Performing health and strength in the presidential office is not a phenomenon related only to Trump, of course. The most notable instance of this was the case of Franklin Delano Roosevelt, who consistently performed health to the public in order to mask a disability caused by polio. As observed by Davis W. Houck and Amos Kiewe (2003, 9), this act of concealment had “nothing to do with polio per se but with how the public attributed meaning to that affliction”. It was assumed—likely correctly for the time—that the public would not accept a disabled president. Still, the office has hardly been held by paragons of health, with John F. Kennedy, for instance, being heavily medicated for much of his presidency (Blumenthal and Morone 2010, 15). Moreover, in the aftermath of Reagan’s attempted assassination, the nation was shown a pre-taped appearance (Rogin 1987, 4). Beyond these specific ailments, presidential political rhetoric particularly around elections has often involved the performance of heroism:

Heroes rise above ordinary political life, and the narratives we spin about them allow us to understand how they are able to do so. Stories about heroes create meaning by looking back to the past from the present and by projecting the plot’s next act into the future, all at the same time. In their earlier lives, heroes were tested and suffered, usually on behalf of something greater than themselves. In the present, however, their suffering and their causes will be redeemed. (Alexander 2010, 64)

Trump’s emergence from his COVID-19 infection and the political performance surrounding it suggest at least an attempt to live out this manner of a heroic tale. The motorcade ride in many ways set the tone for Trump’s return, culminating—as referenced in my opening—with the Twitter video showing Trump’s triumphant homecoming in highly cinematic tones. The video in particular can be read as a highly produced, performative attempt to instill popular cultural meaning in the event. According to a CNN report, Trump was seen reshooting his entrance to the White House, without a mask, seemingly to ensure that multiple takes of the moment would be available in the editing of the video (Burnett 2020). In this sense, Trump—especially due to his roots in show business—can be seen as a producer figure who choreographed his return to express a certain sense of cinematic heroism. This drew on representations of the U.S. presidency that began to proliferate during the 1990s, where the President became an action star who tackled issues head on (Lawrence 2003, 223–30). This kind of portrayal, fundamentally about being seen as the hero, is a performance aimed toward creating a specific kind of image in the minds of potential onlookers, and follows Trump’s larger trend of using popular cultural meaning-making in crafting his political narratives (see Kanzler and Scharlaj 2017).

Everything from the soundtrack to the chosen angles for the video served to distance the event from the very real tragedy taking place across the nation. Thus, COVID-19 was turned into a moment of personal triumph for Trump. Furthermore, the President’s own messaging was built on the groundwork done by his supporters in the media during his hospitalization. For instance, Fox News’ Greg Gutfeld had previously already argued that Trump’s infection was a patriotic act, which resulted from having “put himself on the line” in the “battlefield.” As Gutfeld argued, “He didn’t hide from the virus. The reason he didn’t hide from the virus is he didn’t want America to hide from the virus” (Baker 2020). Gutfeld’s take is among the more explicit examples of the metaphor of wartime used to explain Trump’s infection, depicted as the result of a heroic sacrifice, laying oneself on the line and going to the battlefront. A few days after his return, Trump tweeted a video where he claimed that his COVID-19 may have been a “blessing from God” (The Telegraph 2020b). He credited his recovery to an experimental antibody therapy from Regeneron Pharmaceuticals Inc., which he called a “cure.” In the video, he highlighted how he himself had suggested that he would undergo the treatment, again employing the narrative device of laying himself on the line.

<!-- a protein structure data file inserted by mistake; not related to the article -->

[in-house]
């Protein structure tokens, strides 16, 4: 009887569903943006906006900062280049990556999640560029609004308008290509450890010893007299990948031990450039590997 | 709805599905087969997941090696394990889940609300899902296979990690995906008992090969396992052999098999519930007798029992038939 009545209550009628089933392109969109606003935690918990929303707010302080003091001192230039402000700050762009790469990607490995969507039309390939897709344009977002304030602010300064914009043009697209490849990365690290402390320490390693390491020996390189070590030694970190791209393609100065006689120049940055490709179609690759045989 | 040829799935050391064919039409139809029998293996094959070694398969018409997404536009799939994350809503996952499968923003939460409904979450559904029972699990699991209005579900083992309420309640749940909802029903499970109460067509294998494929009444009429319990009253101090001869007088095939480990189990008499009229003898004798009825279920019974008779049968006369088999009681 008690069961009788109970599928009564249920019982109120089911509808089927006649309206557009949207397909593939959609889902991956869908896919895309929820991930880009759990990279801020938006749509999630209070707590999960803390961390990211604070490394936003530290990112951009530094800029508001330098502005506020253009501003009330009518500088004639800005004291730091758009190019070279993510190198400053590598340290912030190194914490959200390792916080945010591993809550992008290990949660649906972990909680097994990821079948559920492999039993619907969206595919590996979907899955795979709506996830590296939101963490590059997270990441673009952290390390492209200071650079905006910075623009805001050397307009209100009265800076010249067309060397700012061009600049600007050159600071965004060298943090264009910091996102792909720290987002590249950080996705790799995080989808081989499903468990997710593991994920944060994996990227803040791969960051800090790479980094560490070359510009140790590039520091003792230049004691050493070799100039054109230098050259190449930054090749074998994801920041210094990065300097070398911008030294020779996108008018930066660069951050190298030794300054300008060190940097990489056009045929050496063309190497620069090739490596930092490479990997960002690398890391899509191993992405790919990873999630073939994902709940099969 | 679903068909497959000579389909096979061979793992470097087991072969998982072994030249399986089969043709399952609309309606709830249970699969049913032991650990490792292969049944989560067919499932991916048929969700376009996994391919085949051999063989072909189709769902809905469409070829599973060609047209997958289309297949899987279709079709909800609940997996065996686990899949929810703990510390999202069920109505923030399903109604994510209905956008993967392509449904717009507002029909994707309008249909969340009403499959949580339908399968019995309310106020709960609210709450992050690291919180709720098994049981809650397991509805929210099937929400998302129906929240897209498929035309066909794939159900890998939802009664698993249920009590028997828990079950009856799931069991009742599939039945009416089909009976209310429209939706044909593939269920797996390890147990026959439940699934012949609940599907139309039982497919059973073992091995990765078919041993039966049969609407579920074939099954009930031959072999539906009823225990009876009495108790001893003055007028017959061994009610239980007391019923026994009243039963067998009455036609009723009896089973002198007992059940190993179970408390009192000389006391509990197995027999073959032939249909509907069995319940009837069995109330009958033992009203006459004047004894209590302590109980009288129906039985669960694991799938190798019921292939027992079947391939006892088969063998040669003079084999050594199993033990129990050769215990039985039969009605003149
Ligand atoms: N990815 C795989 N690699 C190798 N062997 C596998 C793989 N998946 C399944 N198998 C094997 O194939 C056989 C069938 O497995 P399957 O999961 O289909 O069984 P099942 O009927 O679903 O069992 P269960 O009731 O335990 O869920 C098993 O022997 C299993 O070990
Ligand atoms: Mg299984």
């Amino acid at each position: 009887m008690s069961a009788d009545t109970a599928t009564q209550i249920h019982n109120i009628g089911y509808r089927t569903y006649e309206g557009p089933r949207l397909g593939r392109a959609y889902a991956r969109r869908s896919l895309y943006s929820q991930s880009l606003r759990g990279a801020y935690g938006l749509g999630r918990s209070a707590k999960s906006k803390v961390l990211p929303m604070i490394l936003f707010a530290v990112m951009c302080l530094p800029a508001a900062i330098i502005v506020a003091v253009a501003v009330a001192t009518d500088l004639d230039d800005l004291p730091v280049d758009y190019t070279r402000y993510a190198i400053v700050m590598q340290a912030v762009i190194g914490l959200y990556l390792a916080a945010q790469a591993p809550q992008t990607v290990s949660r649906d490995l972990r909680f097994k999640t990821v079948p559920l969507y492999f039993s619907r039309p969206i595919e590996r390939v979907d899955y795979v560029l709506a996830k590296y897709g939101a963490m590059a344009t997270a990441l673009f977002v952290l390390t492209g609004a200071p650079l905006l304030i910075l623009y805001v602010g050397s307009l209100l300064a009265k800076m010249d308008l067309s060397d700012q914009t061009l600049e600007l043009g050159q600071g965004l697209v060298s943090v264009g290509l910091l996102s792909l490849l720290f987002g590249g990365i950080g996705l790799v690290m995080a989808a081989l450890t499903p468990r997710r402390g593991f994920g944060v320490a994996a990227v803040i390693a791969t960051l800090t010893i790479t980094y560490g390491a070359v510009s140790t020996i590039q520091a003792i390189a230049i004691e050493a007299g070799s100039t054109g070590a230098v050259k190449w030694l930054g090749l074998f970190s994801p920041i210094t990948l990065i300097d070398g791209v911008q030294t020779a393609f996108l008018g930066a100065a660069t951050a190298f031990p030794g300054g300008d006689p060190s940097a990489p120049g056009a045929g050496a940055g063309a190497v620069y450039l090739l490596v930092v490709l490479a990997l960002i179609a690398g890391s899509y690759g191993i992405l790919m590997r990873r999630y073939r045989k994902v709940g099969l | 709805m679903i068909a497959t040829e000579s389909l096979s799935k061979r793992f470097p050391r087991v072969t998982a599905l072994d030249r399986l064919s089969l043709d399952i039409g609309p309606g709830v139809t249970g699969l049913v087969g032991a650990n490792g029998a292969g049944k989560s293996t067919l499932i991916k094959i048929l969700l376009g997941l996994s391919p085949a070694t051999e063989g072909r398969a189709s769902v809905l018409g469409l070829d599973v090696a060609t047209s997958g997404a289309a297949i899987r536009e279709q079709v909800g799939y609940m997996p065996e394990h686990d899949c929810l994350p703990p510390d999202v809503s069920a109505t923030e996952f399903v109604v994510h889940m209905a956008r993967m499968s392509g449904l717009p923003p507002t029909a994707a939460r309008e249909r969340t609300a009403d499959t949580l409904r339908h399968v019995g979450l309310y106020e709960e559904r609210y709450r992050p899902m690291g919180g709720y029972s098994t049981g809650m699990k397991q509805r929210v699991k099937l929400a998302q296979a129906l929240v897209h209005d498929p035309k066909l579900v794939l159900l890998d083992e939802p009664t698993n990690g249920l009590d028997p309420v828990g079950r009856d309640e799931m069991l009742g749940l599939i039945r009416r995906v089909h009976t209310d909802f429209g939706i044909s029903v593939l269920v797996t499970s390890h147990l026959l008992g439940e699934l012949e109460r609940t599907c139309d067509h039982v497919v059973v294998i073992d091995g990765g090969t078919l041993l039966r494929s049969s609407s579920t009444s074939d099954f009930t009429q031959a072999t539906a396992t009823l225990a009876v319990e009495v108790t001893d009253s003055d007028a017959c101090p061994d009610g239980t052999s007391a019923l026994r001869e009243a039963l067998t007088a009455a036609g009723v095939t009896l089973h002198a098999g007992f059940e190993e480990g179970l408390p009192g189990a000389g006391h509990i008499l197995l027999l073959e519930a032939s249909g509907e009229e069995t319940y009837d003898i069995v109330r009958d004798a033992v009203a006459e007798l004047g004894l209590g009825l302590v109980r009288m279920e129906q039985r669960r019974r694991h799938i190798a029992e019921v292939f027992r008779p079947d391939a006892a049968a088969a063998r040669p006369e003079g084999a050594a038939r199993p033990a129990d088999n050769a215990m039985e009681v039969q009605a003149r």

Before his return to the White House, Trump had tweeted his advice to the nation: “Don’t be afraid of Covid. Don’t let it dominate your life” (Wulfsohn 2020). On Fox News, the tweet was praised on Tucker Carlson Tonight by Alex Berenson, author of the COVID-skeptic Unreported Truths about COVID-19 and Lockdowns (2020). Berenson decried: “For too long we have let this virus—and the media’s hysteria around it—to dominate us” (Wulfsohn 2020). Both Trump and Berenson used the same phrasing of “domination” to describe the impact of COVID-19 on the U.S. population. In the politics of masculinity used by Trump, it has been a point of importance for him to portray himself as the “alpha male” who dominates his opposition through aggression and bullying (Ott and Dickinson 2019, 45). In this gendered performance, to dominate is to succeed as a man, while to be dominated is to fail (Kimmel 2017, 170–79). Using this language of “domination” around COVID-19 brought it into the narrative framework of “man-versus-nature,” where the masculine hero exerts his will over his circumstances and surroundings.